You are using an older browser version. Please use a supported version for the best MSN experience.

Moment’s new app unveils a ‘Phone Bootcamp’ to help you break your mobile addictions

TechCrunch TechCrunch 12/07/2016 Sarah Perez

Spending too much time on your phone? Moment can help. The mobile application that’s designed – ironically – to help you battle your smartphone addiction, can now train you over the course of a couple of weeks to change your habits and spend less time staring at your tiny screen. Launching today, Moment’s latest release offers a “Phone Bootcamp” course that includes daily exercises meant to help you modify your behavior, culminating in a final “cold turkey” day where you barely use your phone at all.

The Moment application, in case you’re unfamiliar, has been around for two years now. iOS developer Kevin Holesh created the app after realizing that his digital addictions were impacting his real-world relationships.

The first version of the app simply tracked your daily smartphone usage. This ended up being an eye-opening experience for many who discovered they spent hours per day on their phones.

Moment later added more features, like an alert that sounds if you picked up your phone during family dinner time, for example. That setting is part of Moment’s optional “Family” subscription service, which lets parents limit screen time and schedule smartphone-free meal times.

Since its launch, Moment has been downloaded 2.5 million times, and has 200,000 monthly active users. In addition, around 350,000 have the app installed and are tracking their phone and tablet usage in the background, Holesh claims.

Thanks to the subscription offering, Holesh makes enough money to replace his developer salary and focus on the app full-time, he says.

  1. 1-app-use

  2. 2-app-use-detection

  3. 3-how-to-track-apps

  4. 4-bootcamp-in-progress

  5. 5-bootcamp-completed

  6. 6-bootcamp-steps

  7. 7-about-phone-bootcamp

  8. 8-redesigned-settings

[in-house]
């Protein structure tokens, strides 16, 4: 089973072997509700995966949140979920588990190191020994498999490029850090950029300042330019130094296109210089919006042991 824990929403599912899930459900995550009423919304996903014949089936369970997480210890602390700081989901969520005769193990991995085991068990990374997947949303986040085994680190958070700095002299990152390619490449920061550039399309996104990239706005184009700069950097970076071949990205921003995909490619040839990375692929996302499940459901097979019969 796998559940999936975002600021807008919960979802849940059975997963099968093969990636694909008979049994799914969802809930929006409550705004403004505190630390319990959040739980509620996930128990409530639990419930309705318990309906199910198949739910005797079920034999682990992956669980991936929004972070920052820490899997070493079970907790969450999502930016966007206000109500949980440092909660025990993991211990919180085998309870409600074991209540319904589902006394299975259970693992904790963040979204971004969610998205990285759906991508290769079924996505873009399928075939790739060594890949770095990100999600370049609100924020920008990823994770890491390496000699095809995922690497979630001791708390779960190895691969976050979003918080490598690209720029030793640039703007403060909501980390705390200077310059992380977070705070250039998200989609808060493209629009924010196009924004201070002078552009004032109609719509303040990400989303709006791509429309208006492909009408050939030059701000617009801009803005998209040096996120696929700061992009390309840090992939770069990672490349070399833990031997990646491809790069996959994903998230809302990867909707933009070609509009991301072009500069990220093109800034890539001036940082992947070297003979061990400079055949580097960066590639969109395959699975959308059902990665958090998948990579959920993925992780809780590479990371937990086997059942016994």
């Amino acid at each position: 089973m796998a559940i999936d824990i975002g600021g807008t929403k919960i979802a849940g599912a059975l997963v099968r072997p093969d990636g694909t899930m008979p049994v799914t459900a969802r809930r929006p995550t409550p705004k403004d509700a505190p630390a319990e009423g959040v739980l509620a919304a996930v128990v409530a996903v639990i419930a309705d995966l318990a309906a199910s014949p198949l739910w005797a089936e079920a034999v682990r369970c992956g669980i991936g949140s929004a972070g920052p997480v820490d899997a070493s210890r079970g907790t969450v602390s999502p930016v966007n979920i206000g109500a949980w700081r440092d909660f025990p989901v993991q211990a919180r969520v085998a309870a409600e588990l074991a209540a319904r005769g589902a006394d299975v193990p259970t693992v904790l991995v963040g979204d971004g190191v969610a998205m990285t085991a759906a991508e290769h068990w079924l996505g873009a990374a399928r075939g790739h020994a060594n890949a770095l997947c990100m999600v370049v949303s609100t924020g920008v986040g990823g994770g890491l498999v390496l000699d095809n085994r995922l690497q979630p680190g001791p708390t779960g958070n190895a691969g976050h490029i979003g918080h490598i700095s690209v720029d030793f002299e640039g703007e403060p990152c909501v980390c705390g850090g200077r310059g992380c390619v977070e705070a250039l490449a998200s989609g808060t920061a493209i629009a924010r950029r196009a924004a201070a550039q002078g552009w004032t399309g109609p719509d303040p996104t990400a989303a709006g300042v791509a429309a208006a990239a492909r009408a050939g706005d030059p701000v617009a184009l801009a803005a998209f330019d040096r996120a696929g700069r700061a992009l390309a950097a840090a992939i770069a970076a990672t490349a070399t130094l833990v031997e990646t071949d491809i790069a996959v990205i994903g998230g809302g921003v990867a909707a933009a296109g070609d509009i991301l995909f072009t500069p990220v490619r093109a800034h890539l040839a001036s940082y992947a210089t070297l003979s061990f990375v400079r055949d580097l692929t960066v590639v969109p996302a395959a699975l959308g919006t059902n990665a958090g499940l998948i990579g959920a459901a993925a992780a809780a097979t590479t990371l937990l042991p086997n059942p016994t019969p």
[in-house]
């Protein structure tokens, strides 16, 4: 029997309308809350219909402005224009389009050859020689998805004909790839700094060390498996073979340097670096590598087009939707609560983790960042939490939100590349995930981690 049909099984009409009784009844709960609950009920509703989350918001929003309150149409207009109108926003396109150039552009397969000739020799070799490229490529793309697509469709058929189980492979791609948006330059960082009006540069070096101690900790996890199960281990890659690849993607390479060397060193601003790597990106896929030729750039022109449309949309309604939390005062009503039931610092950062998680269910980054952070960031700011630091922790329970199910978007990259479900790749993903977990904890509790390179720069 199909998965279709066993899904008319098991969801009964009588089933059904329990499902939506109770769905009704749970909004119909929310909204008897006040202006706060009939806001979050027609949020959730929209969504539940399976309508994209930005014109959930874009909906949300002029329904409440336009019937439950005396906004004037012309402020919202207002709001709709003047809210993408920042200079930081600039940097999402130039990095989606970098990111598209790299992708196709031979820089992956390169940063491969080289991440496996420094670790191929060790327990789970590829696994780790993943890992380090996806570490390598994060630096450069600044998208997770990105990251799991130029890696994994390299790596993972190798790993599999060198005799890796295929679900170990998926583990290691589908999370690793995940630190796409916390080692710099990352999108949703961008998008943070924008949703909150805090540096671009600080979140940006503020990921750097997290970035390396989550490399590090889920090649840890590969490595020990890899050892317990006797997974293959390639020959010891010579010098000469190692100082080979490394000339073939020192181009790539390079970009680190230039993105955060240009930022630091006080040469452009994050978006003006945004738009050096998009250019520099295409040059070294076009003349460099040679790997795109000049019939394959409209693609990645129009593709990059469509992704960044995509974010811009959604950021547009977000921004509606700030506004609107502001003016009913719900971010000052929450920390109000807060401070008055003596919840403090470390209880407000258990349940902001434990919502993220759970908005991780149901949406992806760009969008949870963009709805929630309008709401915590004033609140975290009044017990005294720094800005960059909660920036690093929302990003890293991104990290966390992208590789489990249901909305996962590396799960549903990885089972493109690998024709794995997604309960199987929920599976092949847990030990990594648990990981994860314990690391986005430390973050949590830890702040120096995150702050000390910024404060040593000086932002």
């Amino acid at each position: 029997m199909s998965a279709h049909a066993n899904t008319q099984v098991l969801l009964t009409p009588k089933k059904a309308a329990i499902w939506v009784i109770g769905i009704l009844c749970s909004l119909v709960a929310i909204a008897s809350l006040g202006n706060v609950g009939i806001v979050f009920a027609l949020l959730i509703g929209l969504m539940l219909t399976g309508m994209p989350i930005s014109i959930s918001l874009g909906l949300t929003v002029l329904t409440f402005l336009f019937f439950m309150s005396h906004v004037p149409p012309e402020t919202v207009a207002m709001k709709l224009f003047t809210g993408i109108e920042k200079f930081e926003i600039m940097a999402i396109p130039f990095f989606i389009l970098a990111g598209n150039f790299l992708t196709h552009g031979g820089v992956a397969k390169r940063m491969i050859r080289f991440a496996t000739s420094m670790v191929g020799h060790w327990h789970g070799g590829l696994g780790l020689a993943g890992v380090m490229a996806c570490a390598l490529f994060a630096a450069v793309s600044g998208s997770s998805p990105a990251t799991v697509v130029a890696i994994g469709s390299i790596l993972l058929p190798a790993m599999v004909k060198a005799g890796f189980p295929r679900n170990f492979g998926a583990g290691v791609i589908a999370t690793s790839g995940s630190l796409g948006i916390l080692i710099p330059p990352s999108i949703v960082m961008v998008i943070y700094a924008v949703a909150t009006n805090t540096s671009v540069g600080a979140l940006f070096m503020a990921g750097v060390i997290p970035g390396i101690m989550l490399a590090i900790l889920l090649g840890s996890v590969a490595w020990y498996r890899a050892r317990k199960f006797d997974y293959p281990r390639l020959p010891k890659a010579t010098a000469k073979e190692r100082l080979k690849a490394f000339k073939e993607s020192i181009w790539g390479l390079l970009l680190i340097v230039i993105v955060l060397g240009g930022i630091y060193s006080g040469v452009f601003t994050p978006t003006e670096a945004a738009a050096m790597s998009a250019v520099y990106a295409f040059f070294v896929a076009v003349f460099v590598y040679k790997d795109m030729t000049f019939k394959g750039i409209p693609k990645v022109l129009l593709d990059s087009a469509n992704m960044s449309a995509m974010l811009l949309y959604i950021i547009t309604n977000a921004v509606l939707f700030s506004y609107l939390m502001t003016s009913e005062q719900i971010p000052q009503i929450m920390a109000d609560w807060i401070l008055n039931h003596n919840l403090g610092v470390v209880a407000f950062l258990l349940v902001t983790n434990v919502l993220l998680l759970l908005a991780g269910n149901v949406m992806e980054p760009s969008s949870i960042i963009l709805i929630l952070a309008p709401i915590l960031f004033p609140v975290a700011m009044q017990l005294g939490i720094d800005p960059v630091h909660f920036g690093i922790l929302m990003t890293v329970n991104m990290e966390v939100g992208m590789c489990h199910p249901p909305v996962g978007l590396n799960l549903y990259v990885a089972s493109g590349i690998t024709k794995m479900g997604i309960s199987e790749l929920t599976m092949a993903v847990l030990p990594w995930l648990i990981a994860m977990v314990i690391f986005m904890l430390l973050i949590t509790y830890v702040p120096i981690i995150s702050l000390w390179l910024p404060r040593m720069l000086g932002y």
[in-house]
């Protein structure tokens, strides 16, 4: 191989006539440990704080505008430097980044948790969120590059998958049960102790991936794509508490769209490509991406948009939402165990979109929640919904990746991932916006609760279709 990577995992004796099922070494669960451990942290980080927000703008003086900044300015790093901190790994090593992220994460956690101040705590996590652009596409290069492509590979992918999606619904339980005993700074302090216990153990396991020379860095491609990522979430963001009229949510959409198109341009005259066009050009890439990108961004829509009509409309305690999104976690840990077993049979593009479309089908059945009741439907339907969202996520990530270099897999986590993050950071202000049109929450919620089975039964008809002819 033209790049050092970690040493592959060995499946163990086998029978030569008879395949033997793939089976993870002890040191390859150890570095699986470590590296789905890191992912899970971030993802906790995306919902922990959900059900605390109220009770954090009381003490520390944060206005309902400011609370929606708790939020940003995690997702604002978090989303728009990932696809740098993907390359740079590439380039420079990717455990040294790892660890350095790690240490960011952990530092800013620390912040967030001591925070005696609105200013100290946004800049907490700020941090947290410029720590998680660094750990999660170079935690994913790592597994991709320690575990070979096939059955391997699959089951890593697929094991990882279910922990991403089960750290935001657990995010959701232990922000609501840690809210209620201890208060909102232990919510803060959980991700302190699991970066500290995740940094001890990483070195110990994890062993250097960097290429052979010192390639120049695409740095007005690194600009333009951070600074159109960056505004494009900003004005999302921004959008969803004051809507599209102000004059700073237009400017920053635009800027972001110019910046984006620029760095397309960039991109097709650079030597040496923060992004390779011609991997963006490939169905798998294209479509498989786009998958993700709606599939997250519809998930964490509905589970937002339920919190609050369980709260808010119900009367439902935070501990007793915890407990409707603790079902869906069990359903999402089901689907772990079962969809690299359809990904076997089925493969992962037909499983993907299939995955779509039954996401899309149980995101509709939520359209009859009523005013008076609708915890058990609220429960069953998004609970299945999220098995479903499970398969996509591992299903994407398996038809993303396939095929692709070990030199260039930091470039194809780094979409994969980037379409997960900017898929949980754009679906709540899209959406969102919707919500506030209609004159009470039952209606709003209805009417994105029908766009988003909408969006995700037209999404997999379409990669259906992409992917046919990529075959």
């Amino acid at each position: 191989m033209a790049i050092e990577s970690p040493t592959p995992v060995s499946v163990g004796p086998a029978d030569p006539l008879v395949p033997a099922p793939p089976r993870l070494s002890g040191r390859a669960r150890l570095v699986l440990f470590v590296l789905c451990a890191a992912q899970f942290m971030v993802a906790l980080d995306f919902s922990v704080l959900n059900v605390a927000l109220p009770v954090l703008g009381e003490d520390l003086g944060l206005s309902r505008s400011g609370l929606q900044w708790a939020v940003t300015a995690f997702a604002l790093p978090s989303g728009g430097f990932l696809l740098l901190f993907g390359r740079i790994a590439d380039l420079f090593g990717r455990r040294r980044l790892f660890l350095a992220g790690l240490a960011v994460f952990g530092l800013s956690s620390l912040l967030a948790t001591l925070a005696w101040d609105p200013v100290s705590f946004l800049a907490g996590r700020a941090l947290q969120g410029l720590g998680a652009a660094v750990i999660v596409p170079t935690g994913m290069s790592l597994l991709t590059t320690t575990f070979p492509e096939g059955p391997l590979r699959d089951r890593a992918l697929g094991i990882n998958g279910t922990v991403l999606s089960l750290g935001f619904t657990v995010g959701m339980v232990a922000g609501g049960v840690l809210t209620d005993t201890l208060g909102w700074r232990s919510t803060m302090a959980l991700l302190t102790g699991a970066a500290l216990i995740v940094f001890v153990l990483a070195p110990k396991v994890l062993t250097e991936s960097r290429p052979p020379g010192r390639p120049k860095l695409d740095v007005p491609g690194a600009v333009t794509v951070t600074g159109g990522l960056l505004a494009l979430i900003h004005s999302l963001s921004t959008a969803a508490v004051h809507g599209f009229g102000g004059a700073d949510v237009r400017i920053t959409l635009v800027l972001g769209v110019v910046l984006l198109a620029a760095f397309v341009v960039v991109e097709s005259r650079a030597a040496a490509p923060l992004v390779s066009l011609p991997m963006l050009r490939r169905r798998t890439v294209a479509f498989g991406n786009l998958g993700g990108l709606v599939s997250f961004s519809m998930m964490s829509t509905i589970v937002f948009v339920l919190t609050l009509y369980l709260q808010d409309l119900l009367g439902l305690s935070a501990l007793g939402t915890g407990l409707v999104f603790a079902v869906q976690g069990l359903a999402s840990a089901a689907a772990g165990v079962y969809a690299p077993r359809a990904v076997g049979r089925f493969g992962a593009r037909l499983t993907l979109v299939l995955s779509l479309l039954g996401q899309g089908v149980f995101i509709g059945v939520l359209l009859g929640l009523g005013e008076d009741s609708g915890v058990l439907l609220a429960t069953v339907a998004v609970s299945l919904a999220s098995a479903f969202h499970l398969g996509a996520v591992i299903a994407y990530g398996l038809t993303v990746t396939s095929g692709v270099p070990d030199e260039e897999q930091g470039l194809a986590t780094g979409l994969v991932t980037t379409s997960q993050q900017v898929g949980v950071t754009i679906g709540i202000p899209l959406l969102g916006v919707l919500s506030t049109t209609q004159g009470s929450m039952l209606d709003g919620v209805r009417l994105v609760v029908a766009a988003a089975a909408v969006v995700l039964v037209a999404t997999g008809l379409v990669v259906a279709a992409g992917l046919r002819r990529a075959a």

View Slideshow
Previous Next Exit

That has allowed development to continue. And today’s launch of Moment 3.0 is one of the biggest updates the app has seen to date.

The idea with “Phone Bootcamp,” explains Holesh, is to make you more conscious of your smartphone habits and question them going forward. Over the course of 14 days, you’re notified every morning about your day’s mission. These tasks are easy at first – like “no phone in the bathroom,” for example, but progressively get harder. On the final day, you’re challenged to only use your phone for 2 minutes or less.

Sound impossible? Maybe. But even if you fail, you’re at least more aware of your habits and addiction.

During beta testing, the average user dropped 1 hour 31 minutes overall from their phone during the two weeks of Bootcamp, compared with their average daily usage prior to starting the course.

Holesh says he plans on releasing more courses in the months ahead that will similarly focus on scaling down phone usage. These won’t be quite as strict, but would rather help users gradually decrease their screen time over longer periods.

In addition to the Bootcamp, Moment 3.0 also now tracks your individual app usage. In order to not get into trouble with Apple, the app doesn’t pull this data using private APIs but instead uses a screenshot of the Battery screen. (The app reminds you to snap a photo in the morning.) The app then detects the screenshot in the background, reads it, then inputs that information into the app.

This isn’t a 100 percent accurate method of determining app usage as the Battery screen won’t count app use that takes place when you’re charging your phone, but it’s close and it’s what Apple will approve. Holesh says that it’s about 90 percent accurate, based on beta testing – enough to give you an idea of what apps are sucking up your time.

It’s actually kind of funny that Moment is releasing its new application just as users everywhere have been gripped by one of the most addictive and viral iPhone applications to date – Pokémon Go. It may not be the best time, then, to try to convince people to dial down their smartphone obsessions.

That being said, Moment has always appealed to a niche audience of those who care a lot about their bad digital behavior and want to change. This group will likely welcome the update that forces them further down that road.

Moment is live on iTunes here.

More from TechCrunch

image beaconimage beaconimage beacon